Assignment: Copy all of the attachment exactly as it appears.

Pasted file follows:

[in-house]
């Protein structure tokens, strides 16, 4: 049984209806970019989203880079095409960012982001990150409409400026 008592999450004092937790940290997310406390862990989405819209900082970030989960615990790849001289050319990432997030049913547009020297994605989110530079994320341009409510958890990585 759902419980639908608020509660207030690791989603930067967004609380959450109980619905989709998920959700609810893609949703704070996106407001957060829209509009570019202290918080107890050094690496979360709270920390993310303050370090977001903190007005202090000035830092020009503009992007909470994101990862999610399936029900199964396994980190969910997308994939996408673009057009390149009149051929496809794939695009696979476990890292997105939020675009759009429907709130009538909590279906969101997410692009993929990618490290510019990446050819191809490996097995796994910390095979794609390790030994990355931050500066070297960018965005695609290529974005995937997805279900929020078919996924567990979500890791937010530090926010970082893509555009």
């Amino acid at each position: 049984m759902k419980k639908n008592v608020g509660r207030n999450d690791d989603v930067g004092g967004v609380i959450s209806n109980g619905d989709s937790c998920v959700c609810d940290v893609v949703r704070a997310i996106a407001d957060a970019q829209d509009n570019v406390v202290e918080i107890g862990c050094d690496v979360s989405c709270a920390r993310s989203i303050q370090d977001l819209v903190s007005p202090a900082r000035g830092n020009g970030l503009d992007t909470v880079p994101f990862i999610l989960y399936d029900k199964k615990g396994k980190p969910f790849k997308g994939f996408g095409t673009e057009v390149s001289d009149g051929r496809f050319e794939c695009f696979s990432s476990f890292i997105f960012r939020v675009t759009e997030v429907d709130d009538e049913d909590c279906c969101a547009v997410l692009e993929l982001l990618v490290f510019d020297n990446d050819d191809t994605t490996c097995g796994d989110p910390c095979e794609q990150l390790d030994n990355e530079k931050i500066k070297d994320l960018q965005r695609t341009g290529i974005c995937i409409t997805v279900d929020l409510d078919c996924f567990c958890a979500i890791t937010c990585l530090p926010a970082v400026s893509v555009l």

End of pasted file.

[in-house]
């Protein structure tokens, strides 16, 4: 049984209806970019989203880079095409960012982001990150409409400026 008592999450004092937790940290997310406390862990989405819209900082970030989960615990790849001289050319990432997030049913547009020297994605989110530079994320341009409510958890990585 759902419980639908608020509660207030690791989603930067967004609380959450109980619905989709998920959700609810893609949703704070996106407001957060829209509009570019202290918080107890050094690496979360709270920390993310303050370090977001903190007005202090000035830092020009503009992007909470994101990862999610399936029900199964396994980190969910997308994939996408673009057009390149009149051929496809794939695009696979476990890292997105939020675009759009429907709130009538909590279906969101997410692009993929990618490290510019990446050819191809490996097995796994910390095979794609390790030994990355931050500066070297960018965005695609290529974005995937997805279900929020078919996924567990979500890791937010530090926010970082893509555009």
């Amino acid at each position: 049984m759902k419980k639908n008592v608020g509660r207030n999450d690791d989603v930067g004092g967004v609380i959450s209806n109980g619905d989709s937790c998920v959700c609810d940290v893609v949703r704070a997310i996106a407001d957060a970019q829209d509009n570019v406390v202290e918080i107890g862990c050094d690496v979360s989405c709270a920390r993310s989203i303050q370090d977001l819209v903190s007005p202090a900082r000035g830092n020009g970030l503009d992007t909470v880079p994101f990862i999610l989960y399936d029900k199964k615990g396994k980190p969910f790849k997308g994939f996408g095409t673009e057009v390149s001289d009149g051929r496809f050319e794939c695009f696979s990432s476990f890292i997105f960012r939020v675009t759009e997030v429907d709130d009538e049913d909590c279906c969101a547009v997410l692009e993929l982001l990618v490290f510019d020297n990446d050819d191809t994605t490996c097995g796994d989110p910390c095979e794609q990150l390790d030994n990355e530079k931050i500066k070297d994320l960018q965005r695609t341009g290529i974005c995937i409409t997805v279900d929020l409510d078919c996924f567990c958890a979500i890791t937010c990585l530090p926010a970082v400026s893509v555009l």